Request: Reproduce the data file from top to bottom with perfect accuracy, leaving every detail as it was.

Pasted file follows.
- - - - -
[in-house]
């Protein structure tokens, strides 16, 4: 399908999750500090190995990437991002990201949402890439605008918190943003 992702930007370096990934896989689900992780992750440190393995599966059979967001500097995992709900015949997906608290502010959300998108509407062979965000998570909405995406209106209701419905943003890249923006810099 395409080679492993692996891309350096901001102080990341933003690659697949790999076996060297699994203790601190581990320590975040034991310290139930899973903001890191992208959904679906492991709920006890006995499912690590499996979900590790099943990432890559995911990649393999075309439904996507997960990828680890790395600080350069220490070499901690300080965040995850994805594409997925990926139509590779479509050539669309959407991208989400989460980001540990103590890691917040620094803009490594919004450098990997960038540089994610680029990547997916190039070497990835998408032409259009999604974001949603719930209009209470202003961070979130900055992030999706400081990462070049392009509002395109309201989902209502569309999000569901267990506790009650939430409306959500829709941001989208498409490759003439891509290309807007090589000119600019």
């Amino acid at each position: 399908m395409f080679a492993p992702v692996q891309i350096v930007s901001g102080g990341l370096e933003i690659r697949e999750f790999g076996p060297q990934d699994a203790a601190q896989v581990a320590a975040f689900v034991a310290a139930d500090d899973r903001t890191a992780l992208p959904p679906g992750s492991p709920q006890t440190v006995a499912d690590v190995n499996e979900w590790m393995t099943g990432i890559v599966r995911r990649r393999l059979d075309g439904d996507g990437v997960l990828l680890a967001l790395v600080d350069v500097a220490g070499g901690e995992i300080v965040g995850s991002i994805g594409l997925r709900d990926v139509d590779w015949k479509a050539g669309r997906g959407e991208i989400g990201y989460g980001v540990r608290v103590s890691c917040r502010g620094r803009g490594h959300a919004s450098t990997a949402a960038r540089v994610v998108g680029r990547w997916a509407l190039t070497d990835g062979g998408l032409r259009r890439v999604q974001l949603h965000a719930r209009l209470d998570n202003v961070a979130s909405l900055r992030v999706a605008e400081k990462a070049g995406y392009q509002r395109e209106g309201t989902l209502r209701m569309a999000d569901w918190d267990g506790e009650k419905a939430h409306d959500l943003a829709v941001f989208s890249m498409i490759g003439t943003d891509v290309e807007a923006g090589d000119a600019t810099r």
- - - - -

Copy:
[in-house]
């Protein structure tokens, strides 16, 4: 399908999750500090190995990437991002990201949402890439605008918190943003 992702930007370096990934896989689900992780992750440190393995599966059979967001500097995992709900015949997906608290502010959300998108509407062979965000998570909405995406209106209701419905943003890249923006810099 395409080679492993692996891309350096901001102080990341933003690659697949790999076996060297699994203790601190581990320590975040034991310290139930899973903001890191992208959904679906492991709920006890006995499912690590499996979900590790099943990432890559995911990649393999075309439904996507997960990828680890790395600080350069220490070499901690300080965040995850994805594409997925990926139509590779479509050539669309959407991208989400989460980001540990103590890691917040620094803009490594919004450098990997960038540089994610680029990547997916190039070497990835998408032409259009999604974001949603719930209009209470202003961070979130900055992030999706400081990462070049392009509002395109309201989902209502569309999000569901267990506790009650939430409306959500829709941001989208498409490759003439891509290309807007090589000119600019």
């Amino acid at each position: 399908m395409f080679a492993p992702v692996q891309i350096v930007s901001g102080g990341l370096e933003i690659r697949e999750f790999g076996p060297q990934d699994a203790a601190q896989v581990a320590a975040f689900v034991a310290a139930d500090d899973r903001t890191a992780l992208p959904p679906g992750s492991p709920q006890t440190v006995a499912d690590v190995n499996e979900w590790m393995t099943g990432i890559v599966r995911r990649r393999l059979d075309g439904d996507g990437v997960l990828l680890a967001l790395v600080d350069v500097a220490g070499g901690e995992i300080v965040g995850s991002i994805g594409l997925r709900d990926v139509d590779w015949k479509a050539g669309r997906g959407e991208i989400g990201y989460g980001v540990r608290v103590s890691c917040r502010g620094r803009g490594h959300a919004s450098t990997a949402a960038r540089v994610v998108g680029r990547w997916a509407l190039t070497d990835g062979g998408l032409r259009r890439v999604q974001l949603h965000a719930r209009l209470d998570n202003v961070a979130s909405l900055r992030v999706a605008e400081k990462a070049g995406y392009q509002r395109e209106g309201t989902l209502r209701m569309a999000d569901w918190d267990g506790e009650k419905a939430h409306d959500l943003a829709v941001f989208s890249m498409i490759g003439t943003d891509v290309e807007a923006g090589d000119a600019t810099r």